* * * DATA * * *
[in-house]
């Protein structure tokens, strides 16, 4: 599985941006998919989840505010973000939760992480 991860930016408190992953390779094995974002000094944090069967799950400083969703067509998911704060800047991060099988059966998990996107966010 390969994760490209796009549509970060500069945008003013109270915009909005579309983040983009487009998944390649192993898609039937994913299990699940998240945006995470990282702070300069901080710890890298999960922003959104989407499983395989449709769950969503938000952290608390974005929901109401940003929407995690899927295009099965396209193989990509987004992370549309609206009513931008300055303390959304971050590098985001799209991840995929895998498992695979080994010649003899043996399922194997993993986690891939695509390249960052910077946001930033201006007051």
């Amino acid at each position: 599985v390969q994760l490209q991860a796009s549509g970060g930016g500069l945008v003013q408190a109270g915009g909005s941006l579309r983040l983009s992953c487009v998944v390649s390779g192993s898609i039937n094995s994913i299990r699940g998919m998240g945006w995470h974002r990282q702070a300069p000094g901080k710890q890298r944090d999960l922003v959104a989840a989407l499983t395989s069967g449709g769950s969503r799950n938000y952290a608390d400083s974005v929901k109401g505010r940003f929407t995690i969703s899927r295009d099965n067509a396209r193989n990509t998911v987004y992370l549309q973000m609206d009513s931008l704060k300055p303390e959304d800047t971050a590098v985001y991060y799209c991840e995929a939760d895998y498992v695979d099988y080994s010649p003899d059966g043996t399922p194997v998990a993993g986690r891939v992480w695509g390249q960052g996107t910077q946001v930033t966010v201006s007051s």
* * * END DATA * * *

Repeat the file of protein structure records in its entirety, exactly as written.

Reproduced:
[in-house]
């Protein structure tokens, strides 16, 4: 599985941006998919989840505010973000939760992480 991860930016408190992953390779094995974002000094944090069967799950400083969703067509998911704060800047991060099988059966998990996107966010 390969994760490209796009549509970060500069945008003013109270915009909005579309983040983009487009998944390649192993898609039937994913299990699940998240945006995470990282702070300069901080710890890298999960922003959104989407499983395989449709769950969503938000952290608390974005929901109401940003929407995690899927295009099965396209193989990509987004992370549309609206009513931008300055303390959304971050590098985001799209991840995929895998498992695979080994010649003899043996399922194997993993986690891939695509390249960052910077946001930033201006007051």
């Amino acid at each position: 599985v390969q994760l490209q991860a796009s549509g970060g930016g500069l945008v003013q408190a109270g915009g909005s941006l579309r983040l983009s992953c487009v998944v390649s390779g192993s898609i039937n094995s994913i299990r699940g998919m998240g945006w995470h974002r990282q702070a300069p000094g901080k710890q890298r944090d999960l922003v959104a989840a989407l499983t395989s069967g449709g769950s969503r799950n938000y952290a608390d400083s974005v929901k109401g505010r940003f929407t995690i969703s899927r295009d099965n067509a396209r193989n990509t998911v987004y992370l549309q973000m609206d009513s931008l704060k300055p303390e959304d800047t971050a590098v985001y991060y799209c991840e995929a939760d895998y498992v695979d099988y080994s010649p003899d059966g043996t399922p194997v998990a993993g986690r891939v992480w695509g390249q960052g996107t910077q946001v930033t966010v201006s007051s």